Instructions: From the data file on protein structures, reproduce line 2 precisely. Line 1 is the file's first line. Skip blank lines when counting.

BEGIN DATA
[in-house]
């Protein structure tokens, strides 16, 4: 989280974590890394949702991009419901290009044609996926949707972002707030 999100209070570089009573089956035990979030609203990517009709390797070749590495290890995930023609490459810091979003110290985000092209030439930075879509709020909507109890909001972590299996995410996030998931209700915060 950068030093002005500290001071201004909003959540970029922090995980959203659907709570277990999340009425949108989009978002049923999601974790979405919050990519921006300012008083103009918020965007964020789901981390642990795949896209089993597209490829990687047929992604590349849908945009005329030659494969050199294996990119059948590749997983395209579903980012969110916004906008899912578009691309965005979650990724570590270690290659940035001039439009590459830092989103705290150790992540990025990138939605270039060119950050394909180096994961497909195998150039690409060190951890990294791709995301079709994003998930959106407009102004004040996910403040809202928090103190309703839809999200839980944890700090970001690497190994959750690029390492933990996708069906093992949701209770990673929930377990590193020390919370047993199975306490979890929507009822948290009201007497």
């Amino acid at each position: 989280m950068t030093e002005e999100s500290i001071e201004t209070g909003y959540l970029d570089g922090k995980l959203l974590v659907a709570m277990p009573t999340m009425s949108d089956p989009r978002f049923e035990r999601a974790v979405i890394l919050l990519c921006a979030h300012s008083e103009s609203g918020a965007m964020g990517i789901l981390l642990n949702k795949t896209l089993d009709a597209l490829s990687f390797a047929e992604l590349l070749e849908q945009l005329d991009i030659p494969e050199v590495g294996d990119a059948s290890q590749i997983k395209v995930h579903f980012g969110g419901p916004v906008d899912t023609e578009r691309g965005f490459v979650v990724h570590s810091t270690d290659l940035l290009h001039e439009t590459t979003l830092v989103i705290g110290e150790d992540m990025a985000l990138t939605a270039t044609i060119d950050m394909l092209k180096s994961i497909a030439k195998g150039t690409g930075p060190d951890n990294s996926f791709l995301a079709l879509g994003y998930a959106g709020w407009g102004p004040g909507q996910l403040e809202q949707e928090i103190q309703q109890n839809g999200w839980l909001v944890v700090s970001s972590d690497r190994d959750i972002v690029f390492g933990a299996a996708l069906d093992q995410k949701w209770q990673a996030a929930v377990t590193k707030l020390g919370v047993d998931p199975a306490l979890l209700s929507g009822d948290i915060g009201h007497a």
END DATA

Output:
């Protein structure tokens, strides 16, 4: 989280974590890394949702991009419901290009044609996926949707972002707030 999100209070570089009573089956035990979030609203990517009709390797070749590495290890995930023609490459810091979003110290985000092209030439930075879509709020909507109890909001972590299996995410996030998931209700915060 950068030093002005500290001071201004909003959540970029922090995980959203659907709570277990999340009425949108989009978002049923999601974790979405919050990519921006300012008083103009918020965007964020789901981390642990795949896209089993597209490829990687047929992604590349849908945009005329030659494969050199294996990119059948590749997983395209579903980012969110916004906008899912578009691309965005979650990724570590270690290659940035001039439009590459830092989103705290150790992540990025990138939605270039060119950050394909180096994961497909195998150039690409060190951890990294791709995301079709994003998930959106407009102004004040996910403040809202928090103190309703839809999200839980944890700090970001690497190994959750690029390492933990996708069906093992949701209770990673929930377990590193020390919370047993199975306490979890929507009822948290009201007497």